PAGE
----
Oh but Danes are into big titles, whether you use them in daily speech or not. The whole of the Danish academic world uses the title of "Dr.", and as yet, there is no sign of the title becoming antiquated.


Kilde: Ejvind Slottved: doktor i Den Store Danske, Gyldendal. Hentet 7. marts 2020 fra http://denstoredanske.dk/index.php?sideId=65810


I don't know where you're getting that from. I work at a Danish university and we're exclusively first-name basis with each other and the students as well. Caveat is, of course, that most of us have the PhD degree and not a Doktor degree, which is one level higher (akin to German habilitation). Bus since, unlike Germany, no posts in Denmark require this kind of higher doctorate anymore, most people don't bother getting it since it doesn't confer any benefits other than pumping your ego.


I have referred to my source; which by the way was last updated 7th. Aug. 2017. Have you read my link? Are you seriously trying to tell the forum that the title of Doctor does not exist throughout the Danish Academic world?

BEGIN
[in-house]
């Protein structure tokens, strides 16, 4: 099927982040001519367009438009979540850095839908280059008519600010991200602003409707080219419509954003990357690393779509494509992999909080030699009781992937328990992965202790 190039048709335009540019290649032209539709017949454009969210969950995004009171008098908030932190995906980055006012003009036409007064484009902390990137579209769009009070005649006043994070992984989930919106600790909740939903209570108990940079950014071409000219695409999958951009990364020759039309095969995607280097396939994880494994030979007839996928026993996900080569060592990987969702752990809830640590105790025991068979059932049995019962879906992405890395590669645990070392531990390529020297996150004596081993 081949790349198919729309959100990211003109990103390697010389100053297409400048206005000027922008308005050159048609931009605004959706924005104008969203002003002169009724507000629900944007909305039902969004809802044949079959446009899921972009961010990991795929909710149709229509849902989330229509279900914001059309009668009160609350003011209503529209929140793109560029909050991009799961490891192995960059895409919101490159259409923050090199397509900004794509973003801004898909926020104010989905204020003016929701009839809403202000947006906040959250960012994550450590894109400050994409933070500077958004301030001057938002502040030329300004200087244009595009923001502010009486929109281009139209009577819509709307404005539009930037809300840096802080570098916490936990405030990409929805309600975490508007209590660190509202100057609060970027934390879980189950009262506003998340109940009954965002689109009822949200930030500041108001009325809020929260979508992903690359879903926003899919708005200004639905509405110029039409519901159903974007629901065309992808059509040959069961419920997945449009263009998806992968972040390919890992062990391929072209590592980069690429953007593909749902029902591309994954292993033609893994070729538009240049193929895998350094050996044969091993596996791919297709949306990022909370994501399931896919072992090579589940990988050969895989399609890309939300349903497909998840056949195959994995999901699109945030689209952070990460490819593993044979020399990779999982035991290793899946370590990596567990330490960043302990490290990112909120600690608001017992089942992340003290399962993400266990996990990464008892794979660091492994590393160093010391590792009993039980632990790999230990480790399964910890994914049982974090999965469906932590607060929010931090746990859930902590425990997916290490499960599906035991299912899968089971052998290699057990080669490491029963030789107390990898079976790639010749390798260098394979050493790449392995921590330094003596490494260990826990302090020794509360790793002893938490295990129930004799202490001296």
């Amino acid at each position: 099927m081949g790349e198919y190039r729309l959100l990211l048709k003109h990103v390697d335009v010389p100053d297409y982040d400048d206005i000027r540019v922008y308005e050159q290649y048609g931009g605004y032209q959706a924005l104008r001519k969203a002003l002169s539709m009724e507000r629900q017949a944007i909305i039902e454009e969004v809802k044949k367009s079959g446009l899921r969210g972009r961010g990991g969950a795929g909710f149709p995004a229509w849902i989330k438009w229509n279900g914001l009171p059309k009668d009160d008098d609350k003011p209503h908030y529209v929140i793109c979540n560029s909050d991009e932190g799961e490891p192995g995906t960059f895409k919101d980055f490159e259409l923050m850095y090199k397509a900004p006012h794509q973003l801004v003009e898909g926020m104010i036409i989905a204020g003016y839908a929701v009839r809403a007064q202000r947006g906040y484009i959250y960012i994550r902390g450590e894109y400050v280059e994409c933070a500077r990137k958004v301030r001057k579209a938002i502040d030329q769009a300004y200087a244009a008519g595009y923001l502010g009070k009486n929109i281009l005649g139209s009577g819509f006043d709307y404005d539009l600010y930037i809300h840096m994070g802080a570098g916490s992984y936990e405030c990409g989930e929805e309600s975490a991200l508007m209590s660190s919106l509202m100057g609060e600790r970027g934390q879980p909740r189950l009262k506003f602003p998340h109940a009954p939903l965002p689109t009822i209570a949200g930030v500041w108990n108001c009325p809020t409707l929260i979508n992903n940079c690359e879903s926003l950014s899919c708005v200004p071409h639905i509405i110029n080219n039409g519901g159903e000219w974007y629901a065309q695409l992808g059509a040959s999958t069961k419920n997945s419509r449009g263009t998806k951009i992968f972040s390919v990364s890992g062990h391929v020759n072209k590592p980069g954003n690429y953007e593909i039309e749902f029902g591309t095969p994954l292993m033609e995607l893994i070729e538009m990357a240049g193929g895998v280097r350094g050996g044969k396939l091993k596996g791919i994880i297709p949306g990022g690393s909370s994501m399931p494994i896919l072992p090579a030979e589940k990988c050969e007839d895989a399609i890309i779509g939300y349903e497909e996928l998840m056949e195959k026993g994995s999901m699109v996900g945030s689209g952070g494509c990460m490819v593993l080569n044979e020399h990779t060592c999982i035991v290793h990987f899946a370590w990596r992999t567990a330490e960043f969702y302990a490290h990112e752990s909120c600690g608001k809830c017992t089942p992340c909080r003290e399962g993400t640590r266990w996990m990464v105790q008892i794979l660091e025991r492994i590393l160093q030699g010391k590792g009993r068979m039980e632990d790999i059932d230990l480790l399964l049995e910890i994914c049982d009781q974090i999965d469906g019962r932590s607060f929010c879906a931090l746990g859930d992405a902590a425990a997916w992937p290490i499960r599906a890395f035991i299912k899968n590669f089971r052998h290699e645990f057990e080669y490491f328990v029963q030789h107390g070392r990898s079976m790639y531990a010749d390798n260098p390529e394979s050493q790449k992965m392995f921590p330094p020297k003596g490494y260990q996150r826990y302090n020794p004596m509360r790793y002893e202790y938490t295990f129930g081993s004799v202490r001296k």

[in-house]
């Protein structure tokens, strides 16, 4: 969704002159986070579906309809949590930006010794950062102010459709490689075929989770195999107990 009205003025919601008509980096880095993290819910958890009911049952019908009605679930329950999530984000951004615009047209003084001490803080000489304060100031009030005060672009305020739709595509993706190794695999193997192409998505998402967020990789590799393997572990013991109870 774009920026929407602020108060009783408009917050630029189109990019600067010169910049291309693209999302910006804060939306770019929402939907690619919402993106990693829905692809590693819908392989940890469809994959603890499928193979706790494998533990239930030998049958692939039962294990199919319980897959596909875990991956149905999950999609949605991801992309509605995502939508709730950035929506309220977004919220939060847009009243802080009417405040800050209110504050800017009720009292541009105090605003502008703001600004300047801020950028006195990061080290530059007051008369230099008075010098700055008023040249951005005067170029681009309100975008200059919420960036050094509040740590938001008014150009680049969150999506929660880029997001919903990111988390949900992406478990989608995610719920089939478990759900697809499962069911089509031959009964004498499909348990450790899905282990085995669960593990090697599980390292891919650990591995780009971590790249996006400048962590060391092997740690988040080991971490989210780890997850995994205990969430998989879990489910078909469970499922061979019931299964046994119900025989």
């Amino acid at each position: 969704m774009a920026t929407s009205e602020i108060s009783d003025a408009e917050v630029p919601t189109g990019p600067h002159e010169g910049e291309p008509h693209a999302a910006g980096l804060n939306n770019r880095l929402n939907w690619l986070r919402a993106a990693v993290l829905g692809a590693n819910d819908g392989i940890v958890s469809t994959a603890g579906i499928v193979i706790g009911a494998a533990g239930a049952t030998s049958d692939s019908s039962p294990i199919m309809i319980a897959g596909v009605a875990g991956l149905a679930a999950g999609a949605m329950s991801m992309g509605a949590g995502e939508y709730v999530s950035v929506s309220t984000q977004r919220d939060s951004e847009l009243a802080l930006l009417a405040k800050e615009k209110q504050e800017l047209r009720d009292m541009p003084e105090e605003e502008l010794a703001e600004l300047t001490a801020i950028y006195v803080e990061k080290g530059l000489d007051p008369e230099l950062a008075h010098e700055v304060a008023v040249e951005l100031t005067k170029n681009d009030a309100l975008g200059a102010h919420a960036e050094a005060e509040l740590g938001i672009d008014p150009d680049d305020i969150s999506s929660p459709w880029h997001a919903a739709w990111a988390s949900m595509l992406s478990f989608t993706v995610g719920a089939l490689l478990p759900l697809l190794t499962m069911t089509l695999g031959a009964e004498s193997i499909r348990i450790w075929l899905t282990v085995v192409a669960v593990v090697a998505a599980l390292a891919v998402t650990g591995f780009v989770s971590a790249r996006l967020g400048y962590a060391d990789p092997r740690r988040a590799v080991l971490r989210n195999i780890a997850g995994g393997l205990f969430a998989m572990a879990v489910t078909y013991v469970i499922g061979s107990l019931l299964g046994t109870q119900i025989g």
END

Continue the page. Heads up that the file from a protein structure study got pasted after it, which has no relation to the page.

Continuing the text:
Of course they exist, but there is a tendency in the younger Danish generations to not bother so much with very high-level university education. Hence there is a high proportion of foreign staff at universities, perhaps more so than in other countries. This is something that is made much easier and more accessible to non-Danish speakers by the fact that much of the Danish academic world operates almost exclusively in English. This has the rather sad side effect that many younger Danish people are no longer able to speak their native tongue properly. So people now ‘tænker’ all the time, as opposed to ‘tror’ some years back. A lot of prepositions are changing ... for example younger Danes will say ‘hvad tænker du omkring (“about”) det?” when it should be ‘tænker om” or “synes om”, respektløs turns into disrespektfuld (“disrespectful”) and lots of other crap of the same sort. Also , we are not able to educate enough specialised medical doctors, a large proportion of the medical doctors leave Denmark after finishing university, because they are from Sweden or Norway and can get a free education in Denmark and even a government grant to go with it, but go back home to more lucrative jobs once they are finished. However, there is a strong and unfortunate underlying current of general unwillingness towards exerting yourself too strenuously and for too long a period of time, i.e. beyond the Master level. This is something that can only be alleviated by encouraging education and rewarding graduates with the highest academic titles (whether they choose to use them or not!) Instead, we have seen the previous and also the current government discouraging education by calling for a ‘uddannelsesloft’ (a max of one academic education on a government grant, or a max of one line of education). It is indeed sad when young folks are being discouraged with regards to higher education!